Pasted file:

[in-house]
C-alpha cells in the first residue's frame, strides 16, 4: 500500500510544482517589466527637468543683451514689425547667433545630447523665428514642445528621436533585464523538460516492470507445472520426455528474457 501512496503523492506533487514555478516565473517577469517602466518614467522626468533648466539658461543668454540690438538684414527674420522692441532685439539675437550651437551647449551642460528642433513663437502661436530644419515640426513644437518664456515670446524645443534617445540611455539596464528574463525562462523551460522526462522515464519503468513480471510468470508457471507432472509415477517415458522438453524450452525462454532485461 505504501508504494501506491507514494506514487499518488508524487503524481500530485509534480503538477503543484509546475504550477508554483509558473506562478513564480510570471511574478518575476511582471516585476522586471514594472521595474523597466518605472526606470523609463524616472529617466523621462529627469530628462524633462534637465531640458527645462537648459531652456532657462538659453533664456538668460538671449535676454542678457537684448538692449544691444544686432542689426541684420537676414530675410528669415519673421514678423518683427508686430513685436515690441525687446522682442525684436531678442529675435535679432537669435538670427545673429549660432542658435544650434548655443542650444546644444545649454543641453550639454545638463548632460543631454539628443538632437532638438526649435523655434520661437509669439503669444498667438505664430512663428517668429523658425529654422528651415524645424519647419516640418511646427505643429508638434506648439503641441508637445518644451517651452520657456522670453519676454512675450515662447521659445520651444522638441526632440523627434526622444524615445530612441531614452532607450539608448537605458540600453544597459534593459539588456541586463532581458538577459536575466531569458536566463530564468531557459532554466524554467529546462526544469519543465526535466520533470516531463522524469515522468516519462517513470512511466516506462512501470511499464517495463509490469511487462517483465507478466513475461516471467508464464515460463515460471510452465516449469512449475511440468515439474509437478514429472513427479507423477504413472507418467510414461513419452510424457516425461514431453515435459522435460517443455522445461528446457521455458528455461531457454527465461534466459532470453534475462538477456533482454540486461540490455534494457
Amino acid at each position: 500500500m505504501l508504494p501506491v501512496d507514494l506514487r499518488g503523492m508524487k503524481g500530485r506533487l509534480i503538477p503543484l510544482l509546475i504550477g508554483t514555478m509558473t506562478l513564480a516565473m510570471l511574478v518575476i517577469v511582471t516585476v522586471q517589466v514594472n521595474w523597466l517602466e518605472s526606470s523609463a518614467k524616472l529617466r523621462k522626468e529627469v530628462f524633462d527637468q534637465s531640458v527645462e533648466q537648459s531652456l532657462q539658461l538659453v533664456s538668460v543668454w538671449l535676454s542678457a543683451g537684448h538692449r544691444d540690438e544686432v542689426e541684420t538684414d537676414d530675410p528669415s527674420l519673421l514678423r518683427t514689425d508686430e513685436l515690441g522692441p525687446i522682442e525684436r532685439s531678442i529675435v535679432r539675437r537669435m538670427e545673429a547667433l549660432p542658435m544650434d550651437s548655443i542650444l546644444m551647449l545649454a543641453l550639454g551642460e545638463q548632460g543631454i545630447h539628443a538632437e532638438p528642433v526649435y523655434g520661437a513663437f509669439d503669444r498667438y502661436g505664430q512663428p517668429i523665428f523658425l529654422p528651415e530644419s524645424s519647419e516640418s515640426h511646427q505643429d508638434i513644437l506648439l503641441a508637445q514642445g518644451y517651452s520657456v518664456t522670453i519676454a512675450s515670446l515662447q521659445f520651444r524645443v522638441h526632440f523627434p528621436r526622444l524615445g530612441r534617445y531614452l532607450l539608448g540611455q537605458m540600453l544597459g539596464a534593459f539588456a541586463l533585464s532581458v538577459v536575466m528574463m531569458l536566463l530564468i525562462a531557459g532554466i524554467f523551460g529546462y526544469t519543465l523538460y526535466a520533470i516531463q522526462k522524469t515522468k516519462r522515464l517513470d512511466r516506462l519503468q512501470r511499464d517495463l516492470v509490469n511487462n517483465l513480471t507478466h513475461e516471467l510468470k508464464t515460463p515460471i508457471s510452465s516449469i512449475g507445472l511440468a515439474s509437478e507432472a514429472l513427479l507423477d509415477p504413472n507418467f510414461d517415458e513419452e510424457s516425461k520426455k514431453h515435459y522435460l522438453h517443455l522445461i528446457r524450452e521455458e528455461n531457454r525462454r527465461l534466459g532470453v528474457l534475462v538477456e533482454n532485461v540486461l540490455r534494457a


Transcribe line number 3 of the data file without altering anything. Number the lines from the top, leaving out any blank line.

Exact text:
Amino acid at each position: 500500500m505504501l508504494p501506491v501512496d507514494l506514487r499518488g503523492m508524487k503524481g500530485r506533487l509534480i503538477p503543484l510544482l509546475i504550477g508554483t514555478m509558473t506562478l513564480a516565473m510570471l511574478v518575476i517577469v511582471t516585476v522586471q517589466v514594472n521595474w523597466l517602466e518605472s526606470s523609463a518614467k524616472l529617466r523621462k522626468e529627469v530628462f524633462d527637468q534637465s531640458v527645462e533648466q537648459s531652456l532657462q539658461l538659453v533664456s538668460v543668454w538671449l535676454s542678457a543683451g537684448h538692449r544691444d540690438e544686432v542689426e541684420t538684414d537676414d530675410p528669415s527674420l519673421l514678423r518683427t514689425d508686430e513685436l515690441g522692441p525687446i522682442e525684436r532685439s531678442i529675435v535679432r539675437r537669435m538670427e545673429a547667433l549660432p542658435m544650434d550651437s548655443i542650444l546644444m551647449l545649454a543641453l550639454g551642460e545638463q548632460g543631454i545630447h539628443a538632437e532638438p528642433v526649435y523655434g520661437a513663437f509669439d503669444r498667438y502661436g505664430q512663428p517668429i523665428f523658425l529654422p528651415e530644419s524645424s519647419e516640418s515640426h511646427q505643429d508638434i513644437l506648439l503641441a508637445q514642445g518644451y517651452s520657456v518664456t522670453i519676454a512675450s515670446l515662447q521659445f520651444r524645443v522638441h526632440f523627434p528621436r526622444l524615445g530612441r534617445y531614452l532607450l539608448g540611455q537605458m540600453l544597459g539596464a534593459f539588456a541586463l533585464s532581458v538577459v536575466m528574463m531569458l536566463l530564468i525562462a531557459g532554466i524554467f523551460g529546462y526544469t519543465l523538460y526535466a520533470i516531463q522526462k522524469t515522468k516519462r522515464l517513470d512511466r516506462l519503468q512501470r511499464d517495463l516492470v509490469n511487462n517483465l513480471t507478466h513475461e516471467l510468470k508464464t515460463p515460471i508457471s510452465s516449469i512449475g507445472l511440468a515439474s509437478e507432472a514429472l513427479l507423477d509415477p504413472n507418467f510414461d517415458e513419452e510424457s516425461k520426455k514431453h515435459y522435460l522438453h517443455l522445461i528446457r524450452e521455458e528455461n531457454r525462454r527465461l534466459g532470453v528474457l534475462v538477456e533482454n532485461v540486461l540490455r534494457a